The provision resurfaced in the political discourse last fall when Sen. Marco Rubio (R-FL) took it on a victory tour during his presidential campaign, bragging that he stopped a health insurance “bailout.” The legislation did not so much end the program as screw up the mechanism by which money can be carved out to fund it. The risk corridors can now only be funded by transferring profits from insurers whose populations cost them less than expected, and the government can no longer pull from savings elsewhere in the law to make up the difference.
Basically, Republicans made minor tweaks to mechanisms within the Affordable Care Act so that certain parts of the program become weaker. New reports then come out showing that premiums went up. Then Republicans use those new reports to brag about how Obamacare is broken even though they were the ones who broke it in the first place.
“One could reasonably argue that, like so much of Obama’s first term, the bill was weakened by an inability to see the political reality of Republican radicalism and obstruction for what it is,” Elias Isquith wrote for Slate. “But if there’s one thing that should be inarguable, it’s this: We won’t be able to fix the larger structural problems with American democracy so long as we continue to pretend our system of accountability is working.”
Another example of Republicans co-opting the message: defunding Planned Parenthood. The pro-life wing of the GOP seeks to end federal funding for abortions. News flash: The Hyde Amendment prohibits federal funding of abortions, and as a rider to the Health and Human Services appropriations bill, must be passed each year. Hence by law, Title X funds may not be used in programs where abortion is a method of family planning. Medicaid funding is restricted by the Hyde Amendment to only abortion cases involving rape, incest or endangerment to the life of the mother.
However, some states use their own funds under Medicaid to go beyond that. Here’s where it comes full circle: Under the Affordable Care Act, people with incomes up to 133 percent of the poverty line qualify for Medicaid. But … not all states have expanded their Medicaid programs to include this increased number of eligible residents.
According to the Guttmacher Institute:
- 32 states and the District of Columbia follow the federal standard and provide abortions in cases of life endangerment, rape, and incest.
- 3 of these states also provide state funds for abortions in cases of fetal impairment.
- 3 of these states also provide state funds for abortions that are necessary to prevent grave, long-lasting damage to the woman’s physical health.
- 1 state provides abortions only in cases of life endangerment, in apparent violation of the federal standard.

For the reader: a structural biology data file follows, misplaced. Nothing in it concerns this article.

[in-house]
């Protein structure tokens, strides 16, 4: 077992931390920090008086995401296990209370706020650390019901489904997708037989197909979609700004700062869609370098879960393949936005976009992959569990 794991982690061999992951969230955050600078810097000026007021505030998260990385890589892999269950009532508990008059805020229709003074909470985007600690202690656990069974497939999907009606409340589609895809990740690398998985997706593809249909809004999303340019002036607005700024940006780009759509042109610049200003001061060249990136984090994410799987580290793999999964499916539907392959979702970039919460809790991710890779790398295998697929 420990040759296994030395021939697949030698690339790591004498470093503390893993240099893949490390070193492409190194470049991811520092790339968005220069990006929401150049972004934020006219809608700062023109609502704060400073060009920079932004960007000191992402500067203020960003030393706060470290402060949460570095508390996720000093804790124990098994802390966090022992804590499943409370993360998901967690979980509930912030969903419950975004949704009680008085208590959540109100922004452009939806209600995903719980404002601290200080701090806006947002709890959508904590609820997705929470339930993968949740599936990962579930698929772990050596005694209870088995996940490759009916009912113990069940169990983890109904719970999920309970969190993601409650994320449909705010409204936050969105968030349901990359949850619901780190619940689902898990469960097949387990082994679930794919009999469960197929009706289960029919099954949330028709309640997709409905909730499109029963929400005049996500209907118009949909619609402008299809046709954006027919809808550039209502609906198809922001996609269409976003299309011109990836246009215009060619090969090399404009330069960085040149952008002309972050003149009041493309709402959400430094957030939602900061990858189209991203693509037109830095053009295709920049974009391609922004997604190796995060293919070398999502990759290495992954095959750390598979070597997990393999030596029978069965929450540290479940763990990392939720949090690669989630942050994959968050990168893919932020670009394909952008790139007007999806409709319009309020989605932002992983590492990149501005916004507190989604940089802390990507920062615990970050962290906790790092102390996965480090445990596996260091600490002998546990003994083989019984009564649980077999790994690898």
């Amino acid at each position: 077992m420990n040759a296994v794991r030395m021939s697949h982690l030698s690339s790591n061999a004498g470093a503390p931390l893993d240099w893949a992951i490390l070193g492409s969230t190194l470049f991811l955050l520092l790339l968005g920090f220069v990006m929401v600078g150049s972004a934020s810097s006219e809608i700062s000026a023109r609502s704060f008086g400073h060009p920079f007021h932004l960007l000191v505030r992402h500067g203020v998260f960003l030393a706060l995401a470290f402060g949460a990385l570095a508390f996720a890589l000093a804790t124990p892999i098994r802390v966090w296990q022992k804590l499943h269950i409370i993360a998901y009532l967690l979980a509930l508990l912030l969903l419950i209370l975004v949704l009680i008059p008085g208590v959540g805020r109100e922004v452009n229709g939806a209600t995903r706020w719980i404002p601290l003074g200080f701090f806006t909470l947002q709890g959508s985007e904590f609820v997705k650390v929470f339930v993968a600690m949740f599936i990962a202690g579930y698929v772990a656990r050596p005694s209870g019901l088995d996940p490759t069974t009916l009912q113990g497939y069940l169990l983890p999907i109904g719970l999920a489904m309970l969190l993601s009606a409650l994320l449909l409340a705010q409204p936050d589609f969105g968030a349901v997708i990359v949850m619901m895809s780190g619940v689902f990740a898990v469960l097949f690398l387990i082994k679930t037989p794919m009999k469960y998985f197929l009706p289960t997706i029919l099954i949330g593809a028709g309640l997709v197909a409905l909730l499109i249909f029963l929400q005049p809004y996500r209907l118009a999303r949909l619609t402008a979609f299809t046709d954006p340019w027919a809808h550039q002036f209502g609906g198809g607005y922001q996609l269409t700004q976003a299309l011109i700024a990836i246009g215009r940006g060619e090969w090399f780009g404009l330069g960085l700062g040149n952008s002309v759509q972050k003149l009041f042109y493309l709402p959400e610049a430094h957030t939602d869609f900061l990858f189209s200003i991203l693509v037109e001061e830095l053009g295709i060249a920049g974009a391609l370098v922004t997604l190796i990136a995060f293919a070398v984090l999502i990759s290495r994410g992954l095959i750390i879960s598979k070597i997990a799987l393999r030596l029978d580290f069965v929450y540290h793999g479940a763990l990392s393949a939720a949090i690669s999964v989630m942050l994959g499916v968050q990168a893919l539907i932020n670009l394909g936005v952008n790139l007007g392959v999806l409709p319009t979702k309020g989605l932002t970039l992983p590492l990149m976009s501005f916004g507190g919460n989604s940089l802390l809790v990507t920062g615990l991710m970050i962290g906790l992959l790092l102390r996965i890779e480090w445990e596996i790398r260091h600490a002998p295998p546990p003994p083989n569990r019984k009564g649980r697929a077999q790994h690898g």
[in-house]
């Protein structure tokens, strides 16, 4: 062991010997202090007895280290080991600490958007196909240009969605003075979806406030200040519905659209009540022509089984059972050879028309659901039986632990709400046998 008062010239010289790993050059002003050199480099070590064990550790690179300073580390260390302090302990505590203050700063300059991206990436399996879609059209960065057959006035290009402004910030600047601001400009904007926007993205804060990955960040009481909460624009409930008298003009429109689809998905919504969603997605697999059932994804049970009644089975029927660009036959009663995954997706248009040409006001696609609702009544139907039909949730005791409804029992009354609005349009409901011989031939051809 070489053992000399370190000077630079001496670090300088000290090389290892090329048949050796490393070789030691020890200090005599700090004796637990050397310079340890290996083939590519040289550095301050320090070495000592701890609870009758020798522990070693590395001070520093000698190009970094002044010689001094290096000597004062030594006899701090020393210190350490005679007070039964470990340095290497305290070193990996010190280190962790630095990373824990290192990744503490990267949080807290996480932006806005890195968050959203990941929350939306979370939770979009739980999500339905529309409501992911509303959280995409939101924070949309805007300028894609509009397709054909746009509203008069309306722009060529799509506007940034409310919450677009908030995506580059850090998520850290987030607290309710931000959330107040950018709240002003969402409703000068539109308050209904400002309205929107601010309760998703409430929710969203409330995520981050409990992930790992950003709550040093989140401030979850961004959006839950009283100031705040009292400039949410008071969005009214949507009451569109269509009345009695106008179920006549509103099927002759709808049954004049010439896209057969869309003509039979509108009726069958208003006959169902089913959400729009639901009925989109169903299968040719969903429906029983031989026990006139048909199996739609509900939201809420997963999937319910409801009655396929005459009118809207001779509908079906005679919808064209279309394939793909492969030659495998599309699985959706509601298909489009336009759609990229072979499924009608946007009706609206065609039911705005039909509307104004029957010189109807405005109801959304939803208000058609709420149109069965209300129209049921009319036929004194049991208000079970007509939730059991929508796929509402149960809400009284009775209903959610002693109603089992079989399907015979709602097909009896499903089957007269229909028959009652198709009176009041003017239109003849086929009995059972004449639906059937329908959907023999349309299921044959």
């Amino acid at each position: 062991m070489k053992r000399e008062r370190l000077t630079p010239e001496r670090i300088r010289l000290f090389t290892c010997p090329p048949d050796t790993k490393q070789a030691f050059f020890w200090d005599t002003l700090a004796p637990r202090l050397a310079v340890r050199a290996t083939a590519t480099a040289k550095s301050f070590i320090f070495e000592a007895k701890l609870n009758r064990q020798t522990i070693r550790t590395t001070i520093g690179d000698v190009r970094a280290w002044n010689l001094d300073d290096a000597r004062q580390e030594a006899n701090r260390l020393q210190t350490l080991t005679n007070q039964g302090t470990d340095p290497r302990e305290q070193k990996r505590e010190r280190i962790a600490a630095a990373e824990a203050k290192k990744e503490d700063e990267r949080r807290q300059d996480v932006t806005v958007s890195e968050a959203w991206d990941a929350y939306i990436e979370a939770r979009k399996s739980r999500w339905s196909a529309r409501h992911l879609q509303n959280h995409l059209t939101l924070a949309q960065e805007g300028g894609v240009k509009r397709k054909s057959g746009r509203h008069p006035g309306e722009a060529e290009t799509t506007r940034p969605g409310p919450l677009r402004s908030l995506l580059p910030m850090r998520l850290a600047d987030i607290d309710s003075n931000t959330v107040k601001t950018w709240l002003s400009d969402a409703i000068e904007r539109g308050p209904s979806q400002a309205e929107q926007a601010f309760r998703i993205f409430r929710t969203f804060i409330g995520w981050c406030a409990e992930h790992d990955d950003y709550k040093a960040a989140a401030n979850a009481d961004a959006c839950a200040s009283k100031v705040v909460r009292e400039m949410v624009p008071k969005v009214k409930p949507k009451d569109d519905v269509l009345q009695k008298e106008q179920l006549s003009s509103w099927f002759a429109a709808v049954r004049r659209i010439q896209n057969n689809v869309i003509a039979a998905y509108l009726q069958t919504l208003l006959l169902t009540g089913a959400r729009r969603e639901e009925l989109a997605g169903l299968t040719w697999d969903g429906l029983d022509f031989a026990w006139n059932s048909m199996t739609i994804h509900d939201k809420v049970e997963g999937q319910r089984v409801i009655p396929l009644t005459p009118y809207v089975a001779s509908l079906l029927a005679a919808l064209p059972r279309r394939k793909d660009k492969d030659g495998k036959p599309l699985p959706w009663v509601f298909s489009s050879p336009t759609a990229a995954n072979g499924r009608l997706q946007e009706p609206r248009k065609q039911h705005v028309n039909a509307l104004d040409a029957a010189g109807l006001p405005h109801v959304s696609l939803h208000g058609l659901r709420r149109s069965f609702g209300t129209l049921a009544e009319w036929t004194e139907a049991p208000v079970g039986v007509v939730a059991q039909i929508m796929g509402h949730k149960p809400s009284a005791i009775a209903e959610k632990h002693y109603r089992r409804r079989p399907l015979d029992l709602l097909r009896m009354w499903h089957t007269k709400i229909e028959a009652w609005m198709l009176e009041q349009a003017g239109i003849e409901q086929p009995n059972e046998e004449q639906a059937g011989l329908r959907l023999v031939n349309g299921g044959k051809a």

- 17 states have a policy that directs Medicaid to pay for all or most medically necessary abortions.
- 4 of these states provide such funds voluntarily.
- 13 of these states do so pursuant to a court order.
For all the blustering from Republicans over trimming the federal budget in favor of “states rights,” the Affordable Care Act yields to states — and those states are making the decision to withhold coverage.
The Oval Office is not the center of power within our republic. Donald Trump will be no better, no worse than Obama, Dubya, Clinton, Bush, Regan, Carter, Ford. … Nixon, eh — he’s one of a kind. … Congress is where the power is wielded by the U.S. government. Midterm elections are next year, so it will be interesting to see if Trump follows through on his pledge to help #DrainTheSwamp.
“Our system of accountability” — that’s what is broken, not the White House, not Obamacare. Congress, one-third of our system of accountability, has been allowed to run amock. Implementing term limits. Reeling in lobbyists. Exorcising “dark money” in our election cycles. Those are tangible issues we, the people, should be pushing our elected officials to address.
Do not get caught up in the “gaslighting” that many are promoting. Don’t fall for the “alternative facts,” or the ongoing pissing match between the press secretary and those who cover the White House. There are real issues that should be addressed. Losing your way while navigating the smoke and mirrors of politics is exactly what Congress hopes. Ultimately, you will give up on trying to hold these career politicians accountable and they will carry on with business as usual.
Do not get caught up in rhetoric from either side. The sky is not falling. The Democrats want more control in Congress. The Republicans want even more control in Congress. Neither party is deserving of representing the people’s voice if they are not willing to listen to the people. This is why 2020 — the next presidential election — should not be the focus. A change in Washington begins now, in preparation for 2018, when the makeup of Congress can be changed.
Donald Trump cannot drive the train off the tracks. (And hey, neither could Obama; still got your guns — correct?) But Congress can gut this nation for generations to come. The president can do nothing without a culpable Congress. Much like Trump could do nothing without deep-pocket financiers bankrolling his ventures. (If you still believe he is a “successful businessman,” you simply are not paying attention. Donald Trump is a world-class marketer — of Trump.)
Personally, I believe the GOP will use Trump to forward its agenda — then it will turn on Donald Trump, impeach him for a misstep, and elevate Vice President Mike Pence. … Really, would that surprise anyone?